What I’ve learned about grief after losing my spouse

After a valiant battle with Alzheimer’s, my husband Bob passed away in October of 2015. Today would have been our 25th wedding anniversary.

I know the grief will never go away, not fully. But I find comfort and gratitude in the love we shared. The words I wrote in my journal five years ago, when Bob was in the midst of his battle, still hold true. I wanted to share them.

Excerpts from my journal entry, dated August 29, 2013:

Jill Ballard and her husband Bob on their wedding day.

Today is our anniversary – married 20 years. We’ve been through a house fire, a flood and tropical storm Isaac. Now we are dealing with Alzheimer’s. We are on vacation at the moment on Marco Island. It’s been a good trip. My husband is doing well. I am, too. I am writing this today to share some happiness.

We often focus on the dark side of what we are all going through. My sister was here with us last week and she said, “I can’t believe how patient you are.” This terrible disease has taught me patience, but more than that, it has shown me what love truly is. We’ve had a wonderful time together, and I wouldn’t trade it for anything. The wonderful times are not over.

I walk around our house and see all the things in it that bring back memories of trips and times we’ve spent together. We’ve shared many adventures.  Pictures reflect births and birthdays and disasters and deaths. We always had our arms around each other…

I’ve accepted my husband’s reality now and still feel lucky to have truly experienced love with him in my life. All we truly have is each day. I choose it to be filled with love…

Today, exactly five years after I wrote those words, I’ve learned that we can choose how we approach loss. Grief or gratitude. I have tried to choose gratitude over grief daily, but sometimes they co-exist in our heart and spirit.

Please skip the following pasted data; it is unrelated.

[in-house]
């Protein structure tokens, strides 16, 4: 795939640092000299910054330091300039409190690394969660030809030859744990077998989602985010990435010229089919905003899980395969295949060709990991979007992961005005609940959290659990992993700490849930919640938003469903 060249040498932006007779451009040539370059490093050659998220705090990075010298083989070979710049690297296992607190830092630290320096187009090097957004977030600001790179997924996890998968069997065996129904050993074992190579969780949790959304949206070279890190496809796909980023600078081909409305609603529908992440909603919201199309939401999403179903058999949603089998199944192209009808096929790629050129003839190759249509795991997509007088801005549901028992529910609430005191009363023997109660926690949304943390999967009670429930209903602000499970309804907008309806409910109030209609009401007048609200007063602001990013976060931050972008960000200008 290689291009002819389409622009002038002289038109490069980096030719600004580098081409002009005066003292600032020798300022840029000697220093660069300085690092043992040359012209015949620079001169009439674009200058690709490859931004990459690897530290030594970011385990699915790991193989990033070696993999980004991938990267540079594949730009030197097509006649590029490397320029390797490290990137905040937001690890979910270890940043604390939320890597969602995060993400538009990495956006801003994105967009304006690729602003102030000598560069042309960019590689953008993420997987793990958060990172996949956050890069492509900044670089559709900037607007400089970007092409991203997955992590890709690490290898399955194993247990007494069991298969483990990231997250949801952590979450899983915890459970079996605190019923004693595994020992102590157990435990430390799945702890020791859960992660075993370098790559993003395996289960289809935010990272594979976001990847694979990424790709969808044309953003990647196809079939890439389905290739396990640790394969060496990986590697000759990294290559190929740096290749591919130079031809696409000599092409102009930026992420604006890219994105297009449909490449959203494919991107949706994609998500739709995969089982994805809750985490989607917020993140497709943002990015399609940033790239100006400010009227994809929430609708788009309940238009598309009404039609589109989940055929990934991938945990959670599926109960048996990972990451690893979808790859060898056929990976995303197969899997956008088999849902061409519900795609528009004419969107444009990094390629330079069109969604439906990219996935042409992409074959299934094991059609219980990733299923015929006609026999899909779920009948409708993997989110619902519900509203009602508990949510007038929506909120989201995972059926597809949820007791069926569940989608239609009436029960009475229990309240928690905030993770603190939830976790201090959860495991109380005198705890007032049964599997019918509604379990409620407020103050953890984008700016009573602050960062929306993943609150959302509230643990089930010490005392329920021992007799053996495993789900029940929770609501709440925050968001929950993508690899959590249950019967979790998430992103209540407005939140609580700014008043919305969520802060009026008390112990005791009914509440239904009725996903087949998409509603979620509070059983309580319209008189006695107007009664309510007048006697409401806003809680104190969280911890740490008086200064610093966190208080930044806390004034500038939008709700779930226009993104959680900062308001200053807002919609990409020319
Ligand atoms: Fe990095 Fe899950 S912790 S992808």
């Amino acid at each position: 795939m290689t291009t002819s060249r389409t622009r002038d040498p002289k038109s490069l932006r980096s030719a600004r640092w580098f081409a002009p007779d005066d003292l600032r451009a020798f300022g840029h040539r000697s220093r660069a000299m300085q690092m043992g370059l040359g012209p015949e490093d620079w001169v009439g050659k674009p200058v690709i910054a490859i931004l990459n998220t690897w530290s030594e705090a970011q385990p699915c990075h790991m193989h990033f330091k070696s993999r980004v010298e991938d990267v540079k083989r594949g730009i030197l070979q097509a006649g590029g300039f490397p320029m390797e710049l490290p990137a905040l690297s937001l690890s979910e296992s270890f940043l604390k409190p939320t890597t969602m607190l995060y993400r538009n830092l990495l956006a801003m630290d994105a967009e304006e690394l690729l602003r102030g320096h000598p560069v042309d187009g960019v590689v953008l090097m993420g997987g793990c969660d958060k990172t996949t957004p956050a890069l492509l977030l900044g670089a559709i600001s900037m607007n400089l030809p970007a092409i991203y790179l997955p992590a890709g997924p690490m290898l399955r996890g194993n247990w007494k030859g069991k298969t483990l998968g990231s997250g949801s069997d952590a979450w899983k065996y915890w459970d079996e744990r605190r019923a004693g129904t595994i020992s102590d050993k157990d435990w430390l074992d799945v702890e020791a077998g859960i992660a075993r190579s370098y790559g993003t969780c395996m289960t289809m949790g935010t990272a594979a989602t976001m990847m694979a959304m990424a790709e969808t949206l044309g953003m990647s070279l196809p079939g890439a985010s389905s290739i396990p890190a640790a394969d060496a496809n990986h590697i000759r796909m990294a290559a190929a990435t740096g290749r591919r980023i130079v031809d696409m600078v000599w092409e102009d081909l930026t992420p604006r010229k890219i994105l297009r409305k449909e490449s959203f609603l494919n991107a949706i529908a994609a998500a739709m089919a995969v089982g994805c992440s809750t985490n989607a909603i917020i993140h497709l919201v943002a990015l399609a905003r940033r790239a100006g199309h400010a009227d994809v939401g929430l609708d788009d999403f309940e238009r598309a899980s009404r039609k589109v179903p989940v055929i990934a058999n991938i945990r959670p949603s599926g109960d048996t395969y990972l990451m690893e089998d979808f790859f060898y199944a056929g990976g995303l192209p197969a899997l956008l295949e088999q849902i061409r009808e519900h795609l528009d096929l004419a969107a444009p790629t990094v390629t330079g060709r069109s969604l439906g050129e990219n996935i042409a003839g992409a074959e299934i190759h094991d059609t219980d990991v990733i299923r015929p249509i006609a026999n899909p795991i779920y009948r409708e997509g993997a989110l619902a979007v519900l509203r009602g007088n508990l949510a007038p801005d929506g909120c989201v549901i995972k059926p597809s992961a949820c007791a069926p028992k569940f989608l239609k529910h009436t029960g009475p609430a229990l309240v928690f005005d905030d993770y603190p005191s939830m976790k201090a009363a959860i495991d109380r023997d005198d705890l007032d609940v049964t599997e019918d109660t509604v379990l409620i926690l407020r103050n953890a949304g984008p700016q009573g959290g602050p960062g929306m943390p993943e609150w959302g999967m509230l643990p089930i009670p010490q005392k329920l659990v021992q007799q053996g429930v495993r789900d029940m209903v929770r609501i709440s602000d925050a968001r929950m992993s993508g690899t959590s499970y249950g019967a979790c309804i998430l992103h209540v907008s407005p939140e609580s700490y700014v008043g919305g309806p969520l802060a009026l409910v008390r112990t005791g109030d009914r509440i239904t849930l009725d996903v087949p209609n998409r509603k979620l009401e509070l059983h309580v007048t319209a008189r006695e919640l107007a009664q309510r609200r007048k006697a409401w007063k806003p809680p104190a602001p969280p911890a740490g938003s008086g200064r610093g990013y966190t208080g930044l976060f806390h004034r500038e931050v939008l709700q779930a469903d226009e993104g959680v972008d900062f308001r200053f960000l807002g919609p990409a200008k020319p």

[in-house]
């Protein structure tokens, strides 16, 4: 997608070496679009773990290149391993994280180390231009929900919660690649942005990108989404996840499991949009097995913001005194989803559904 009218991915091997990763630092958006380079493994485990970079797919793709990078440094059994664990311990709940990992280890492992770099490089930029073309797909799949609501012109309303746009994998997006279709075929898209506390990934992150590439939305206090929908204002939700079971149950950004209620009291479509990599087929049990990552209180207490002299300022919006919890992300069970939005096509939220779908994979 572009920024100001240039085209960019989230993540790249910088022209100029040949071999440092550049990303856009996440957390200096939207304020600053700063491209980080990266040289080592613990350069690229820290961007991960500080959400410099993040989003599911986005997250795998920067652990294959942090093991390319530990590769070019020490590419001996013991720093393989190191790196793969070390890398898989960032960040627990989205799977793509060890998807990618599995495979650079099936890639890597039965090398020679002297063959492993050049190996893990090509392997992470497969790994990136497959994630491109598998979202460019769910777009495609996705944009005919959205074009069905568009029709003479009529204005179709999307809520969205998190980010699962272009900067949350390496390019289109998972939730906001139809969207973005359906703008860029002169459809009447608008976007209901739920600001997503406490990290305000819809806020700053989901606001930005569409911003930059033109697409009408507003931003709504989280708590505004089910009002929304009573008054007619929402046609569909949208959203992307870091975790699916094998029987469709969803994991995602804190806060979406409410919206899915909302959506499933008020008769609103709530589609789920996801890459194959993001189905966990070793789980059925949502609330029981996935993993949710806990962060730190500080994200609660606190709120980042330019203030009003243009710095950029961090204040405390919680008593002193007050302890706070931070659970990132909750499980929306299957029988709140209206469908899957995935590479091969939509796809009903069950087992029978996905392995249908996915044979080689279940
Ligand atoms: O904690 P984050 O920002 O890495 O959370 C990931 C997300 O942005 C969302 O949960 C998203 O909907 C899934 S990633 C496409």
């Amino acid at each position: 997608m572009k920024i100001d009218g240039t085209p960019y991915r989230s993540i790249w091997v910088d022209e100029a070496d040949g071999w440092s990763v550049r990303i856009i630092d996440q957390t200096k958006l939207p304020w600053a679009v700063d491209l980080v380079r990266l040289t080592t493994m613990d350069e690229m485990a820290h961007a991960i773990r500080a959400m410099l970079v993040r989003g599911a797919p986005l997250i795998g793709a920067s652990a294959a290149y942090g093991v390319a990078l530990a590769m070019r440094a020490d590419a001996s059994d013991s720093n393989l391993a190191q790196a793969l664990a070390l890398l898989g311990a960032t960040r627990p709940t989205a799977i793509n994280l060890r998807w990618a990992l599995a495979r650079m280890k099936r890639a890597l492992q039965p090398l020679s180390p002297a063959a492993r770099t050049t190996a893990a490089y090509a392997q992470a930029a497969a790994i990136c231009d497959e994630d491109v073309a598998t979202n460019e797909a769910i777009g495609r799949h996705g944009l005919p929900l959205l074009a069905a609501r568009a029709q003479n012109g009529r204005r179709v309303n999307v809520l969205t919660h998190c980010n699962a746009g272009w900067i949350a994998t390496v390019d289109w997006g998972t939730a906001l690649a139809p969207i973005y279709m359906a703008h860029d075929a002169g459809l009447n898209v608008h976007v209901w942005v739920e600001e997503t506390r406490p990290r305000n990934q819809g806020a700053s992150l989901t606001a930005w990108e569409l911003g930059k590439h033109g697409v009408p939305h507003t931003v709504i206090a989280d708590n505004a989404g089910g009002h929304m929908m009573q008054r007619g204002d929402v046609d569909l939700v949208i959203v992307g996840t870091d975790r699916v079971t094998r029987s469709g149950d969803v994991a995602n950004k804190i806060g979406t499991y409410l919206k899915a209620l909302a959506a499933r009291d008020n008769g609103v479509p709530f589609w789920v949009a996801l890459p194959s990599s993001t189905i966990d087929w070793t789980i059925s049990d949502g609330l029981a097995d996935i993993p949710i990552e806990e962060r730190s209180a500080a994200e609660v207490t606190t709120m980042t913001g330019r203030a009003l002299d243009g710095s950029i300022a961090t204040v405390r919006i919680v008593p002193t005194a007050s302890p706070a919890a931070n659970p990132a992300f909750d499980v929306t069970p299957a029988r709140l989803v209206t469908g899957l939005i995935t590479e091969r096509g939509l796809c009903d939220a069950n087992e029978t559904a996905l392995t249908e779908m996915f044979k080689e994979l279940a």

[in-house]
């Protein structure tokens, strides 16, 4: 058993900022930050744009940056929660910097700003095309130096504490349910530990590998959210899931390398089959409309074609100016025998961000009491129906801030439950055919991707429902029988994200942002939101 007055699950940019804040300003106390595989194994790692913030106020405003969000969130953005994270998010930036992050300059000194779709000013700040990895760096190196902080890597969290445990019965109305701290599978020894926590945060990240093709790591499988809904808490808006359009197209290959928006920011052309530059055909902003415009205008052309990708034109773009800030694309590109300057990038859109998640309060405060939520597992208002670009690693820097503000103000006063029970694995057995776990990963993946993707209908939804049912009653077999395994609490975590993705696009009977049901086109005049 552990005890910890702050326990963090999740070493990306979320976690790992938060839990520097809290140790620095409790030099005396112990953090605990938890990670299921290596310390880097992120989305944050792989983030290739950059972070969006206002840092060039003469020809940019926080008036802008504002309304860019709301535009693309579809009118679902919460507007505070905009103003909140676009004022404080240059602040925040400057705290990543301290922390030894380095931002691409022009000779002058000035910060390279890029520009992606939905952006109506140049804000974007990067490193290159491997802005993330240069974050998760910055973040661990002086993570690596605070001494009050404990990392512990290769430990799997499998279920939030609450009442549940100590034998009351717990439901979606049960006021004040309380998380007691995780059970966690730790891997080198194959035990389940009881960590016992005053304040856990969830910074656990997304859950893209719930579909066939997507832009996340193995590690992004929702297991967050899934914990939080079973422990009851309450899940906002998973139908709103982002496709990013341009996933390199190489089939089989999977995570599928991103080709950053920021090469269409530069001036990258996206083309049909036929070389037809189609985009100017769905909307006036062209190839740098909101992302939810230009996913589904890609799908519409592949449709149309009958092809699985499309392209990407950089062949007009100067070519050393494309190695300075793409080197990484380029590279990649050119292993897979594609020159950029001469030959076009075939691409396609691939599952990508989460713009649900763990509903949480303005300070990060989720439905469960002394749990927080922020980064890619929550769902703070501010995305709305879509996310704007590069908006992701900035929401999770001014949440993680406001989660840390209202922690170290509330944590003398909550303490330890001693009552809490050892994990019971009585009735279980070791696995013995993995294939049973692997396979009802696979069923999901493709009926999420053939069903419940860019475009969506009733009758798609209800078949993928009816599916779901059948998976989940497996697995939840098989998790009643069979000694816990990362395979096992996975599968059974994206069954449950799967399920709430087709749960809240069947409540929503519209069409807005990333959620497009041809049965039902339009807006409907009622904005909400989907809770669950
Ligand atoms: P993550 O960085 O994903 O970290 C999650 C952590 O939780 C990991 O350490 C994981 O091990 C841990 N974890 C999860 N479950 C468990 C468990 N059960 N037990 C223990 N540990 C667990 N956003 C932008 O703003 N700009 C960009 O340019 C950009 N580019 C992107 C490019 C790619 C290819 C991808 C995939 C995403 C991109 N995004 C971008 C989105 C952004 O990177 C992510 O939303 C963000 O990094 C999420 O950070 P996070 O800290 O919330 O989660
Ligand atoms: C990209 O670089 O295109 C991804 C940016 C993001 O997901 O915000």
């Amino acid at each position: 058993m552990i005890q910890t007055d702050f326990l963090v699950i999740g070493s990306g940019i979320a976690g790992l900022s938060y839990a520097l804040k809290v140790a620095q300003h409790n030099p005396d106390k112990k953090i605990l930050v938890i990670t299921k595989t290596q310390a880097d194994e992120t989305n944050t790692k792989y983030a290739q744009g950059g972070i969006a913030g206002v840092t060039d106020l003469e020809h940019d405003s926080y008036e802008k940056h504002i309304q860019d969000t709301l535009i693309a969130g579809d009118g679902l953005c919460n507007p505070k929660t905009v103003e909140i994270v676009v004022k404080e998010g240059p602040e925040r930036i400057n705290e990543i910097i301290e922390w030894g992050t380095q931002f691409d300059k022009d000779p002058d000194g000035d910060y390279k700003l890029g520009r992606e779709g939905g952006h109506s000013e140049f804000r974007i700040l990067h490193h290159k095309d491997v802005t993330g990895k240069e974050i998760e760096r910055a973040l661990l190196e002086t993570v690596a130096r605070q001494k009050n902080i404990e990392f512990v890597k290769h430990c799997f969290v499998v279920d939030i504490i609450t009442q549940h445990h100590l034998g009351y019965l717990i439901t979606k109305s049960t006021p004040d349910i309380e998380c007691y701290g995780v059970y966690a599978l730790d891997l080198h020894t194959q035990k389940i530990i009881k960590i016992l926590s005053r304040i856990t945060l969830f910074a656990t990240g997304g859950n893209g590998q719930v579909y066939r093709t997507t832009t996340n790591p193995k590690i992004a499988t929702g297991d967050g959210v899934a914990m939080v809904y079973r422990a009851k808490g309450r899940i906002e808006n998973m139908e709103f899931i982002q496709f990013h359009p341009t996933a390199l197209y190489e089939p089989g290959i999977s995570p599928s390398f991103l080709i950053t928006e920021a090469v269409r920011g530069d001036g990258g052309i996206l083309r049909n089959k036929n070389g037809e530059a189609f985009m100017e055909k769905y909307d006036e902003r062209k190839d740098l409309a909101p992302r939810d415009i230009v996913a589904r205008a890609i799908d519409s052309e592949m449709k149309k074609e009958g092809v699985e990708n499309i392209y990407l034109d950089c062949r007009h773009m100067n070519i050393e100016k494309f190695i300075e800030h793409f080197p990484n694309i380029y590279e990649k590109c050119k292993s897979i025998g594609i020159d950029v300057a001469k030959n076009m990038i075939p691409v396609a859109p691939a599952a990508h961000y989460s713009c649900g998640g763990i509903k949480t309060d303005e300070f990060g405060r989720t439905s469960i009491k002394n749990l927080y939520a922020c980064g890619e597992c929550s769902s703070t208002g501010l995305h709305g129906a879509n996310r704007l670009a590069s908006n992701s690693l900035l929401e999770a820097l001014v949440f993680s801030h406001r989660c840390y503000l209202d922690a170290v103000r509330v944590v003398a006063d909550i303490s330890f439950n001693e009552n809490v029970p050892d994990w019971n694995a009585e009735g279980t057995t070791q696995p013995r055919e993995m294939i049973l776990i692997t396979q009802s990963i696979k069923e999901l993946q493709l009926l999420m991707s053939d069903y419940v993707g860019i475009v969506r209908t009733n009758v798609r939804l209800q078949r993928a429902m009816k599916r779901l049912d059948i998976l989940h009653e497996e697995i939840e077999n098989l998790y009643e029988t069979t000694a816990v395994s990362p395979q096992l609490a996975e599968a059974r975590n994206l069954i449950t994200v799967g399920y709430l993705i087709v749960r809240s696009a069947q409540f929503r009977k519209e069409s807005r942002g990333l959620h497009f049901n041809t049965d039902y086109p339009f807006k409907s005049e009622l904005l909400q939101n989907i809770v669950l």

Gratitude pulled me out of the pit of despair when grief hid around the corner in a memory-filled place, a song, or a kind unexpected offering of sympathy. Grief has a way of jumping out when you least expect it, but it is always there.

I moved my location where I sat in church to a pew closer to the door, just in case some music was touching my heart and I felt like crying. I could always make a quick exit to the door. Funny, but after a while I noticed that the regular women sitting in the pew beside me were widows, too. I started calling our special pew “the widows’ row.”

Gratitude also comes with helping others on their journey. That is why I continued to facilitate the Alzheimer’s support group after Bob was gone. It is why I volunteered at the nursing home and decided to teach 5th grade church school. Yes, it was keeping busy, but also focusing on others who needed someone to reach out and listen to where they are in life.

I often think about the Bible verse about faith, hope and love with love being the greatest. Faith and hope are internal. We cannot believe in something if we do not love it.  We cannot hope for something if we do not love it. Love is beyond just ourselves.

Love cannot be contained – it will spill over to the world. And so, I continue on.

I feel blessed with what Bob and I shared. We knew real love. He was never afraid.

I know if he was here he would take me dancing, even if it was beside his hospital bed. I feel him dancing in my heart and for that, I will always be grateful.

Jill Ballard was a caregiver for her late husband Bob, who was diagnosed with Alzheimer’s in 2010 and passed away in October of 2015. Jill was named Caregiver of the Year by AARP in 2015. She lives in Cannon Falls, a town of about 4,000 people in southeast Minnesota.


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